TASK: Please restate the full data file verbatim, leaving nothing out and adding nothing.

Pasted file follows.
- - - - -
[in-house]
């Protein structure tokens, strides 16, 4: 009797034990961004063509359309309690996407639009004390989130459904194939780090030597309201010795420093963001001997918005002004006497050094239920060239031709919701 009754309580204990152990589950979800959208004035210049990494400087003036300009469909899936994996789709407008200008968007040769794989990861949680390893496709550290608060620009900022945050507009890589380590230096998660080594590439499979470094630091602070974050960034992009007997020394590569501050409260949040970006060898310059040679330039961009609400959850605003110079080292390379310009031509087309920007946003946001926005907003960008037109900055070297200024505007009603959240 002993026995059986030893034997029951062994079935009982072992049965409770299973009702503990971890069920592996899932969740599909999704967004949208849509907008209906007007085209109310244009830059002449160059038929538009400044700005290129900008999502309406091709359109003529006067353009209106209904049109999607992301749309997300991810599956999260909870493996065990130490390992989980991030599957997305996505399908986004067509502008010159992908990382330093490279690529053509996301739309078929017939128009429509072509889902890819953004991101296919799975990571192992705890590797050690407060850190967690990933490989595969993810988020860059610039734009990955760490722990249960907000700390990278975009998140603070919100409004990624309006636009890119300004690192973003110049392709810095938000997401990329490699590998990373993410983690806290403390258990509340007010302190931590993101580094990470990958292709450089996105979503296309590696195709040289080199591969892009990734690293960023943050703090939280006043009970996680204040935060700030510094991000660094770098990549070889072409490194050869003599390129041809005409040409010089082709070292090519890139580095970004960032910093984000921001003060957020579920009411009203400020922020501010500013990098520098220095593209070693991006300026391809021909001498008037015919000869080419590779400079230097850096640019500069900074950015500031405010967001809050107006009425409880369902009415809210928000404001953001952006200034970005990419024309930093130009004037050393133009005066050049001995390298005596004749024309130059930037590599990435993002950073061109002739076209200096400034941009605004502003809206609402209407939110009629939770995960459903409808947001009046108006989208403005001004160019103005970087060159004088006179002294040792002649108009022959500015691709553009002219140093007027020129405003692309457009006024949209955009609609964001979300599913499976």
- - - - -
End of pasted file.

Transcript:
[in-house]
């Protein structure tokens, strides 16, 4: 009797034990961004063509359309309690996407639009004390989130459904194939780090030597309201010795420093963001001997918005002004006497050094239920060239031709919701 009754309580204990152990589950979800959208004035210049990494400087003036300009469909899936994996789709407008200008968007040769794989990861949680390893496709550290608060620009900022945050507009890589380590230096998660080594590439499979470094630091602070974050960034992009007997020394590569501050409260949040970006060898310059040679330039961009609400959850605003110079080292390379310009031509087309920007946003946001926005907003960008037109900055070297200024505007009603959240 002993026995059986030893034997029951062994079935009982072992049965409770299973009702503990971890069920592996899932969740599909999704967004949208849509907008209906007007085209109310244009830059002449160059038929538009400044700005290129900008999502309406091709359109003529006067353009209106209904049109999607992301749309997300991810599956999260909870493996065990130490390992989980991030599957997305996505399908986004067509502008010159992908990382330093490279690529053509996301739309078929017939128009429509072509889902890819953004991101296919799975990571192992705890590797050690407060850190967690990933490989595969993810988020860059610039734009990955760490722990249960907000700390990278975009998140603070919100409004990624309006636009890119300004690192973003110049392709810095938000997401990329490699590998990373993410983690806290403390258990509340007010302190931590993101580094990470990958292709450089996105979503296309590696195709040289080199591969892009990734690293960023943050703090939280006043009970996680204040935060700030510094991000660094770098990549070889072409490194050869003599390129041809005409040409010089082709070292090519890139580095970004960032910093984000921001003060957020579920009411009203400020922020501010500013990098520098220095593209070693991006300026391809021909001498008037015919000869080419590779400079230097850096640019500069900074950015500031405010967001809050107006009425409880369902009415809210928000404001953001952006200034970005990419024309930093130009004037050393133009005066050049001995390298005596004749024309130059930037590599990435993002950073061109002739076209200096400034941009605004502003809206609402209407939110009629939770995960459903409808947001009046108006989208403005001004160019103005970087060159004088006179002294040792002649108009022959500015691709553009002219140093007027020129405003692309457009006024949209955009609609964001979300599913499976």